Coronavirus Kills Playboy Magazine

Playboy is pulling the plug on the print edition of the once-risque magazine, citing the novel coronavirus as hastening the decision.

The company has been mulling an end to the magazine for a while, but the decision came more quickly "as the disruption of the coronavirus pandemic to content production and the supply chain became clearer and clearer," Ben Kohn, CEO of Playboy Enterprises, wrote in a Medium post on Wednesday.

"We were forced to accelerate a conversation we've been having internally: The question of how to transform our US print product to better suit what consumers want today."

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Playboy magazine was first published in December of 1953 by Hugh Hefner, who put Marilyn Monroe on the cover.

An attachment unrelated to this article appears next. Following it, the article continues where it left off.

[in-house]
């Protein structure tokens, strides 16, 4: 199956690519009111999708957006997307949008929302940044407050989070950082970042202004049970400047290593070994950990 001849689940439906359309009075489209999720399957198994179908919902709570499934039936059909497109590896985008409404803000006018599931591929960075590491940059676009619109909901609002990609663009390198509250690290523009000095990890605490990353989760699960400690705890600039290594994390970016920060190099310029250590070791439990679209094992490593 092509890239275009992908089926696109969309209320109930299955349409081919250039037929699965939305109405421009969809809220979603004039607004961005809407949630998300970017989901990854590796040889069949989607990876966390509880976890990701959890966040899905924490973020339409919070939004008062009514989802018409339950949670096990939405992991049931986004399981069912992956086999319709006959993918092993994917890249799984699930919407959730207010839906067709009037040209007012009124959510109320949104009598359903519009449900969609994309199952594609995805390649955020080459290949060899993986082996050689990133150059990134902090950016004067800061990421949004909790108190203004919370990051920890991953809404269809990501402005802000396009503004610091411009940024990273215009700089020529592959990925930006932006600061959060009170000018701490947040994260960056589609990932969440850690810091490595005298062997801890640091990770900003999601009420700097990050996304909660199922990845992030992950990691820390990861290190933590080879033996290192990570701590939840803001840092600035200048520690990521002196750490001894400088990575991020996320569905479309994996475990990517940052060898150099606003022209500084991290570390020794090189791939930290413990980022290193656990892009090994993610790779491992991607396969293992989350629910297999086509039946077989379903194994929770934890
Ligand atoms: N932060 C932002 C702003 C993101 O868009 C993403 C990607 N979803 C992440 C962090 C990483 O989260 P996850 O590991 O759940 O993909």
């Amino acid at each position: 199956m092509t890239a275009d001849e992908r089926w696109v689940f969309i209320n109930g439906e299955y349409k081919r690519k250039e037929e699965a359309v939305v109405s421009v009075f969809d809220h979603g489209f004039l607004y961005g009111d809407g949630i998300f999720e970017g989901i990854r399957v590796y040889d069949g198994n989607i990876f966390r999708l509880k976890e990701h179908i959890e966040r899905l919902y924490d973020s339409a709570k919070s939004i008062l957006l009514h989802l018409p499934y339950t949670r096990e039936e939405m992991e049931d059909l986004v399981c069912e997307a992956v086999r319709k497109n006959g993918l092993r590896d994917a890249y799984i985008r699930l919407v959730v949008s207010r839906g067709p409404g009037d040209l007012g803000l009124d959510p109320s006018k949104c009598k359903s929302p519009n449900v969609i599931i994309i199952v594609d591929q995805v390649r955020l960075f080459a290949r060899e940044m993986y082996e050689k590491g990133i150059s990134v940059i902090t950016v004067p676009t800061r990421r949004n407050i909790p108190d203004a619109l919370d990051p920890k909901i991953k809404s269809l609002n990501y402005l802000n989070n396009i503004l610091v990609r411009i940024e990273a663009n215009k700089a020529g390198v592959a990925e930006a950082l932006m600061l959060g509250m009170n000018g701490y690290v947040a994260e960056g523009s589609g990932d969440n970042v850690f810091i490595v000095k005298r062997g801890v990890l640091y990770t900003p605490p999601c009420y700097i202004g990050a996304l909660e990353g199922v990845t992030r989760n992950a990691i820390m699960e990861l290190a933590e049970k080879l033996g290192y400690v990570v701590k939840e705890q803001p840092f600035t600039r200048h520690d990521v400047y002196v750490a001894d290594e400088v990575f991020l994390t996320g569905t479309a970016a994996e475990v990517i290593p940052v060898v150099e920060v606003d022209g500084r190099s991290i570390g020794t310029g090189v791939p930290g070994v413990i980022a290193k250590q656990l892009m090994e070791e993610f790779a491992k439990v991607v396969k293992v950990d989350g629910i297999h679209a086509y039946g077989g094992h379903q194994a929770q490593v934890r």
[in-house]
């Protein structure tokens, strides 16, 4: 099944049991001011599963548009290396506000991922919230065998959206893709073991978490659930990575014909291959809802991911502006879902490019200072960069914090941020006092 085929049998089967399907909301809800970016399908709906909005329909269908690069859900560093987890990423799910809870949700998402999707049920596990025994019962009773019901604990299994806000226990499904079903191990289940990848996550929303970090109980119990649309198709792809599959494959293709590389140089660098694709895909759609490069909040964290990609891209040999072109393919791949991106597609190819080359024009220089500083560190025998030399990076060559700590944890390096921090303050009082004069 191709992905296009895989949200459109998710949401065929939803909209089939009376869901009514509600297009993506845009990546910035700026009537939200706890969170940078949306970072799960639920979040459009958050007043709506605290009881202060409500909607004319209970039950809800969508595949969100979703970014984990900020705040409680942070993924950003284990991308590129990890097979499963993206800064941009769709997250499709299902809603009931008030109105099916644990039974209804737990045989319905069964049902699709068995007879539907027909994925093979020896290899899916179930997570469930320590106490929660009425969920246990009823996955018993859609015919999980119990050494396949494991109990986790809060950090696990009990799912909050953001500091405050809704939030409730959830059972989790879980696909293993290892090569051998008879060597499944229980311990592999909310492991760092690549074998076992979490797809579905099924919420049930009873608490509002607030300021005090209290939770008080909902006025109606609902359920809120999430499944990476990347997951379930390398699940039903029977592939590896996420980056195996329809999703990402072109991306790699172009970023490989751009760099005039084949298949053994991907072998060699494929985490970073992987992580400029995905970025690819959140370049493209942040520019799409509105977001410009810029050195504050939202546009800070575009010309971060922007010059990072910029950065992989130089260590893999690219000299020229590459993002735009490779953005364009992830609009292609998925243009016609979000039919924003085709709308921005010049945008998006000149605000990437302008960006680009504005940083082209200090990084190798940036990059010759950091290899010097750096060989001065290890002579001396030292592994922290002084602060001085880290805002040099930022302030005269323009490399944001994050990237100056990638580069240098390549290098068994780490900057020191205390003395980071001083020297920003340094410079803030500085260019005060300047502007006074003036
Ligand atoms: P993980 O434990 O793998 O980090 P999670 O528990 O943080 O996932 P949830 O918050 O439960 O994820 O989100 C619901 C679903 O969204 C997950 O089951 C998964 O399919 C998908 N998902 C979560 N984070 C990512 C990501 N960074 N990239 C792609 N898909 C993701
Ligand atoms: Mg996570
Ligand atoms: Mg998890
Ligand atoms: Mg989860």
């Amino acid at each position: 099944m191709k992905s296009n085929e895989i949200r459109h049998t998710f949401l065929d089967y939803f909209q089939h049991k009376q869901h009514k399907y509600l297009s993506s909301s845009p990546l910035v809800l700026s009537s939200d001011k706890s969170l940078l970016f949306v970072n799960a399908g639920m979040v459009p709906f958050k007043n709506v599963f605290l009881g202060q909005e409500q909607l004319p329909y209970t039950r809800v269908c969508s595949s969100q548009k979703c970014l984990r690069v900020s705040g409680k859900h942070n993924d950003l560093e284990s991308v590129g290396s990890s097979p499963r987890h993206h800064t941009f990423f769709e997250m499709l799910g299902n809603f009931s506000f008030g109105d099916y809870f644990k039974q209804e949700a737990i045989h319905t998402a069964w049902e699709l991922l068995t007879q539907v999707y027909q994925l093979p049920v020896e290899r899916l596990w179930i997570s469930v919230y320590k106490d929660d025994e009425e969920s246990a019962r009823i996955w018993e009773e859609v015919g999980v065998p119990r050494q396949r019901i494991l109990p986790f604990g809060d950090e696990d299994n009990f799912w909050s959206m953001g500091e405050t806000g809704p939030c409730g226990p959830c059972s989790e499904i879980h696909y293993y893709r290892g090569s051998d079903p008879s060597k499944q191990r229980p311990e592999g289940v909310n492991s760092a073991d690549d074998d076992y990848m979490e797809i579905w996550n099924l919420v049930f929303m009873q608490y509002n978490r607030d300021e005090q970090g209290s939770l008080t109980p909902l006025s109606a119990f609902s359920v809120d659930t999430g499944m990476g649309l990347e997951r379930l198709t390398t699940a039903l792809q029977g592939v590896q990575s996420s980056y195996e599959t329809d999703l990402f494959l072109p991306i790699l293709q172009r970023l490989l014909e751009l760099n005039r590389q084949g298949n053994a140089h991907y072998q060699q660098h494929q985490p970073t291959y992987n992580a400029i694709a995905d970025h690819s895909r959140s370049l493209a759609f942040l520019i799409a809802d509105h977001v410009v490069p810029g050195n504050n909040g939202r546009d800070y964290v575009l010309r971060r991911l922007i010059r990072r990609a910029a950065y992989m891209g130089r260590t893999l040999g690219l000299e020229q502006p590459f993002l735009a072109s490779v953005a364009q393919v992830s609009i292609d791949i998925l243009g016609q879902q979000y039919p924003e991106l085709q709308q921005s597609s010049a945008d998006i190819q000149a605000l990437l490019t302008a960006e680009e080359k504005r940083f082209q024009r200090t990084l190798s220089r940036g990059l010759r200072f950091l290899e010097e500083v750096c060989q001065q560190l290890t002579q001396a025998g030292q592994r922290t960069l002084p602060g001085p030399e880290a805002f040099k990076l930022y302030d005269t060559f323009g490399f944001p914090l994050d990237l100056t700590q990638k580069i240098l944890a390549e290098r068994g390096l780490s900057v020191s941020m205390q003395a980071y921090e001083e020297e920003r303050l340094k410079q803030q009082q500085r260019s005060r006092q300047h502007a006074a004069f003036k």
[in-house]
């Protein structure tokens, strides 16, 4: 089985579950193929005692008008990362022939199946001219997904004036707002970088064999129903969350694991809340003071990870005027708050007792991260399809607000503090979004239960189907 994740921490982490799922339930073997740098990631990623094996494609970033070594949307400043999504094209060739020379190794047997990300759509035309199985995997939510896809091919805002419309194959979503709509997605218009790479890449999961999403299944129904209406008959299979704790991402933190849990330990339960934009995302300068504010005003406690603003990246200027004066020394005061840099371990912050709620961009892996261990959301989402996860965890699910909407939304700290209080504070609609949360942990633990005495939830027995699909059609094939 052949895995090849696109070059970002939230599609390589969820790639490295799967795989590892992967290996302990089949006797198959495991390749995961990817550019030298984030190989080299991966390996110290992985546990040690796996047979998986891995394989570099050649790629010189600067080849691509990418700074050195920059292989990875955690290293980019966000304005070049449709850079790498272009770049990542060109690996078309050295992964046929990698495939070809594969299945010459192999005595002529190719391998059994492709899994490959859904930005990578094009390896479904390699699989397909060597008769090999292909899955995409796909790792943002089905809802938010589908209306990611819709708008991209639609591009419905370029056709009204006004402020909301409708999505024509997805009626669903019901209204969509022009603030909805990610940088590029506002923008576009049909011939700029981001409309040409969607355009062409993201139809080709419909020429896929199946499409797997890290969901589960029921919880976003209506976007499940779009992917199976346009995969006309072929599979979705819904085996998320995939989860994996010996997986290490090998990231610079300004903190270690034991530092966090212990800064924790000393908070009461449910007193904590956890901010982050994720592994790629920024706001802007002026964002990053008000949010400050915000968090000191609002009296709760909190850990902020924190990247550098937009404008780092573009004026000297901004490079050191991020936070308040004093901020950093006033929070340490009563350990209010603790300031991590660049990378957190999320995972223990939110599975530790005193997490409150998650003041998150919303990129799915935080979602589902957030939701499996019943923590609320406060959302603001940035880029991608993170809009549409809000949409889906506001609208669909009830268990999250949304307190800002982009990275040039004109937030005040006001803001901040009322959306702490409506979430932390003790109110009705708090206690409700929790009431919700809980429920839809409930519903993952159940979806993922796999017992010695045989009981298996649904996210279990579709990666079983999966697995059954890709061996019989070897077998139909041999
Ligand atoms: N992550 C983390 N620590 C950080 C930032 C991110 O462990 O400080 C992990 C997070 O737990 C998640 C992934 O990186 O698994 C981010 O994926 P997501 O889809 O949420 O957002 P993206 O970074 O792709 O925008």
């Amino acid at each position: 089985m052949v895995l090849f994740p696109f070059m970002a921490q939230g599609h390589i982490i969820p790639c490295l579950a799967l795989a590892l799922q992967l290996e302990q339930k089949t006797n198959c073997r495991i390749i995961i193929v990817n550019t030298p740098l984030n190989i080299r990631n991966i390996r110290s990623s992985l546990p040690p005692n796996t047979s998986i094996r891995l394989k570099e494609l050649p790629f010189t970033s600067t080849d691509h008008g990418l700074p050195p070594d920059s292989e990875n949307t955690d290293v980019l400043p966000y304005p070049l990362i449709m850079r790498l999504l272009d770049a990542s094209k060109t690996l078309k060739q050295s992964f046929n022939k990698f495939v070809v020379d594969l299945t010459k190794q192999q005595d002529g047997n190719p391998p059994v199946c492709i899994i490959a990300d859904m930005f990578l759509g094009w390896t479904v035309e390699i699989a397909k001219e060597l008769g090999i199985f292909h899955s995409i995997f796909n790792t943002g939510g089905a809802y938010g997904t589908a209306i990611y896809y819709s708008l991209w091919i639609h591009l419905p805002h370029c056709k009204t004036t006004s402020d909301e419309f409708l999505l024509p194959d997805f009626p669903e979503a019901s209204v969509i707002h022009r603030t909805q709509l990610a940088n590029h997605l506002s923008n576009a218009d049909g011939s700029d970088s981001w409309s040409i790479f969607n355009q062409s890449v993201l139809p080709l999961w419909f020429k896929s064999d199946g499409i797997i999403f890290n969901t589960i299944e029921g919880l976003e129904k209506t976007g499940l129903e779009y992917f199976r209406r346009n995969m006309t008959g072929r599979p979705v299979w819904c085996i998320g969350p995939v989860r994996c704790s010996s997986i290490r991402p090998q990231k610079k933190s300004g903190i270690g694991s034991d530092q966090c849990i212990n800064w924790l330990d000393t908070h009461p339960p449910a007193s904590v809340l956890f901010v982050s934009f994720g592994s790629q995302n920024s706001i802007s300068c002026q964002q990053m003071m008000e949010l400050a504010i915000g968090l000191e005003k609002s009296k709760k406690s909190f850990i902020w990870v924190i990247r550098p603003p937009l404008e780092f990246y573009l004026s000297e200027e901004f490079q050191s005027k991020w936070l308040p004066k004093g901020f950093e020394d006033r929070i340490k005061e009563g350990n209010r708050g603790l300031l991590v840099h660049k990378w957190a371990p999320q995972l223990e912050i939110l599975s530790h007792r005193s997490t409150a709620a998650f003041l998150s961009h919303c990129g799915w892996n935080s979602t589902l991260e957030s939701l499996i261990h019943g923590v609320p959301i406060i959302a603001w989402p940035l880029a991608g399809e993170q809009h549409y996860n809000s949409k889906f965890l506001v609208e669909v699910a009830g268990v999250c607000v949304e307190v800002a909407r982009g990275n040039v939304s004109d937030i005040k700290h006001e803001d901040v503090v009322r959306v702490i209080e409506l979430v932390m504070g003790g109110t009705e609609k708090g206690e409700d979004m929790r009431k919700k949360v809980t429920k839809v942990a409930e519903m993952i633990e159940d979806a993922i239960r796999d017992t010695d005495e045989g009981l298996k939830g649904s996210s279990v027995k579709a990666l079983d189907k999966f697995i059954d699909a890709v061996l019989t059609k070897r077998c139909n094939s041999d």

The rest was history: Hefner transformed his magazine idea into a media and entertainment-industry giant and achieved pop culture-level celebrity status, dating multiple attractive and far younger females well into his 80s.

Inseparable from the Playboy brand, Hefner died at 91 in 2017.

A first issue Playboy Magazine, with Marilyn Monroe on the cover and signed by Hugh Hefner. (Image: Getty)

Playboy's Spring 2020 issue, which is hitting US newsstands and as a digital download this week, will be the magazine's last in paper format, other than an occasional special edition, with the company moving all other content online, including its playmate pictorials, Kohn said.

"Throughout the past 66 years, one thing has remained constant: our commitment to free expression and breaking taboos, leaning into discomfort, helping audiences express and understand their sexuality, and advocating for the pursuit of pleasure for all," noted Kohn, in writing an obituary of sorts for the publication.

Hugh Hefner poses at Playboy's 60th Anniversary special event on January 16, 2014 in Los Angeles, California. (Image: Getty)

Hefner's family no longer has ties to the company, with private equity firm Rizvi Traverse now the majority owner with a stake valued at $35 million several years back.

The company operates largely as an international licensing business for the Playboy name and bunny-ear logo on clothes, perfumes and more.